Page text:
Samsung customers in South Korea have had it with the company’s clumsy handling of the Galaxy Note 7 recall.
More than 500 users of the fire-prone smartphone are taking Samsung ( to court, according to the firm Harvest Law. They’re seeking compensation for time and money spent trying to fix or exchange their phones and the “psychological shock” of carrying around a device that could catch fire at any moment. )
The plaintiffs are each seeking 500,000 won ($441) in their initial claims, said Ko Young-yeel, a senior partner at Harvest Law. And he warned that hundreds more claims are in the pipeline linked to the Note 7, which Samsung killed off earlier this month.
The 527 clients who filed suit this week “are part of the first wave of lawsuits,” he told CNNMoney. “More people appear to be unhappy” about Samsung’s latest compensation plan, he said.
The tech giant said Monday that South Korean customers who exchange their Note 7s for Galaxy S7 phones will be able to upgrade next year to the Galaxy S8 or Note 8 at half price.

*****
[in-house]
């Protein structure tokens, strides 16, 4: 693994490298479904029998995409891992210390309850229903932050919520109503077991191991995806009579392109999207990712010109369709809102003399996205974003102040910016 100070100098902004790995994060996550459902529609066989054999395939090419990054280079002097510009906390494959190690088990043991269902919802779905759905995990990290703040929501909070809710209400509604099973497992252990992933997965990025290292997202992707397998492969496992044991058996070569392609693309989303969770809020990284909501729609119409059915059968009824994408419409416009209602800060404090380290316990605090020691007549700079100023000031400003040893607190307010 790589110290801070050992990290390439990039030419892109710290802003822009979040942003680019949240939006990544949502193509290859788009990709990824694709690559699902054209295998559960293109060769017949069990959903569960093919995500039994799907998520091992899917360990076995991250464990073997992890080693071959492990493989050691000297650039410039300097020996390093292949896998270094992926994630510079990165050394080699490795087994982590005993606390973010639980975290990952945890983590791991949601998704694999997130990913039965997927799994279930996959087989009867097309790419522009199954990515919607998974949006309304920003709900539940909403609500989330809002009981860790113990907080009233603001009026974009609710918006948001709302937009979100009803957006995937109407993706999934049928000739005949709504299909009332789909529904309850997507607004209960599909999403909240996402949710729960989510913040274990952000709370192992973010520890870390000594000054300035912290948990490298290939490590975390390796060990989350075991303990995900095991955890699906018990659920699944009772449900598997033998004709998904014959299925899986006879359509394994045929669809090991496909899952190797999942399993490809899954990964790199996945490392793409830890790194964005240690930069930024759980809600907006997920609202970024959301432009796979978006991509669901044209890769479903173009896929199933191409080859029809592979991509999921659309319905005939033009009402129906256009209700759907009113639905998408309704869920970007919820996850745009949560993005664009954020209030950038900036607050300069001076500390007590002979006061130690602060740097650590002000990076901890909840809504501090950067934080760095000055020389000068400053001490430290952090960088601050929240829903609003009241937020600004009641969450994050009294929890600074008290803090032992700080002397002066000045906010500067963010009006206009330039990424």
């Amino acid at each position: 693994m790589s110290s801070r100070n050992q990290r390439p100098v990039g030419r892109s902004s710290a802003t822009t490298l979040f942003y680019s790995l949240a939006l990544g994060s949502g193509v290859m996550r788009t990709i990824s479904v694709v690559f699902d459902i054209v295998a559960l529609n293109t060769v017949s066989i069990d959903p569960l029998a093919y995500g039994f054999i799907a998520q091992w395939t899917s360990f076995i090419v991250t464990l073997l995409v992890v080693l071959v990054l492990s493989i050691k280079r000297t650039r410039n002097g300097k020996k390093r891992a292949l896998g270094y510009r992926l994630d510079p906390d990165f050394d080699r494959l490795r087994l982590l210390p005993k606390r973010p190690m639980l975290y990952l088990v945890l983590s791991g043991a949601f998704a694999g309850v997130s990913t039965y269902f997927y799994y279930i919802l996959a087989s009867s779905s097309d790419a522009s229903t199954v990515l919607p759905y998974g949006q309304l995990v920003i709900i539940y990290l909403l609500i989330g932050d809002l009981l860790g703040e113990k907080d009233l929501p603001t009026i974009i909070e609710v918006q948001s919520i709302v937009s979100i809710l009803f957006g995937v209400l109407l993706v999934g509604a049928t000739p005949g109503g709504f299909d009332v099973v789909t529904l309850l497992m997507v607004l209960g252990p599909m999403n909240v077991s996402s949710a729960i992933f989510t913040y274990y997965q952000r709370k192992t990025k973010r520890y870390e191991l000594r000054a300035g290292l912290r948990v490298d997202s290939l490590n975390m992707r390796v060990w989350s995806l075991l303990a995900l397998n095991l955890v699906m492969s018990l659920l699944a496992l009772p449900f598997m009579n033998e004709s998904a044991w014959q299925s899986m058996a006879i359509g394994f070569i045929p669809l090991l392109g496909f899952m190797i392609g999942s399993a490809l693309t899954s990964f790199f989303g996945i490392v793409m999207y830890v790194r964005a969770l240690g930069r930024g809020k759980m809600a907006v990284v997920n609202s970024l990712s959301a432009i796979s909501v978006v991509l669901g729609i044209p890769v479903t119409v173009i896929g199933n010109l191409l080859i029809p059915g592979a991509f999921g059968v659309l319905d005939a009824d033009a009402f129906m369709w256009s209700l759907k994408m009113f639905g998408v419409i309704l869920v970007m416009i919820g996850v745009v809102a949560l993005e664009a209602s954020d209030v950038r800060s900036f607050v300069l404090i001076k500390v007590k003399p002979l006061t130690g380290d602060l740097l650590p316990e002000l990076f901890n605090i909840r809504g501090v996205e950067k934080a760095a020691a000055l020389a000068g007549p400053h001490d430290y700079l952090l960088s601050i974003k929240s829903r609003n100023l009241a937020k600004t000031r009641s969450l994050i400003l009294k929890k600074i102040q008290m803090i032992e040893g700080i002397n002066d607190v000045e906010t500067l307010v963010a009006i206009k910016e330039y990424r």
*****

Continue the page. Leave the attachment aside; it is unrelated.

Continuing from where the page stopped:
Since that announcement, another 300 clients have already registered with Harvest Law to take part in a second wave of lawsuits, according to Ko.
“A partial discount cannot be considered compensation in a situation in which consumers need to exchange their phones for new products,” the law firm said.
Samsung said it would review the lawsuit once it had received it and “take appropriate action.”
The amounts the customers are seeking may appear low compared with the huge sums that can be awarded in U.S. lawsuits. That’s because South Korean courts only award compensation, not punitive damages.
Samsung’s decision to put an end to the Note 7 came after reports kept emerging of the devices catching fire — even after the company had promised customers that replacement phones it was providing were safe. The debacle has cost the company billions of dollars and it’s struggling to repair the damage to its reputation.
In South Korea, Samsung is more than just a smartphone manufacturer. The huge conglomerate can reach into many parts of South Koreans’ lives — there are Samsung hospitals, amusement parks, apartment complexes and even a dog adoption center.
A lot South Koreans view Samsung with a sense of pride, but after the Galaxy Note 7 crisis it has increasingly become a source of frustration.
The company dominates the South Korean smartphone market, said Bryan Ma, vice president of device research at IDC, but “clearly this whole debacle has rubbed some consumers the wrong way.”
— K.J. Kwon contributed to this report.
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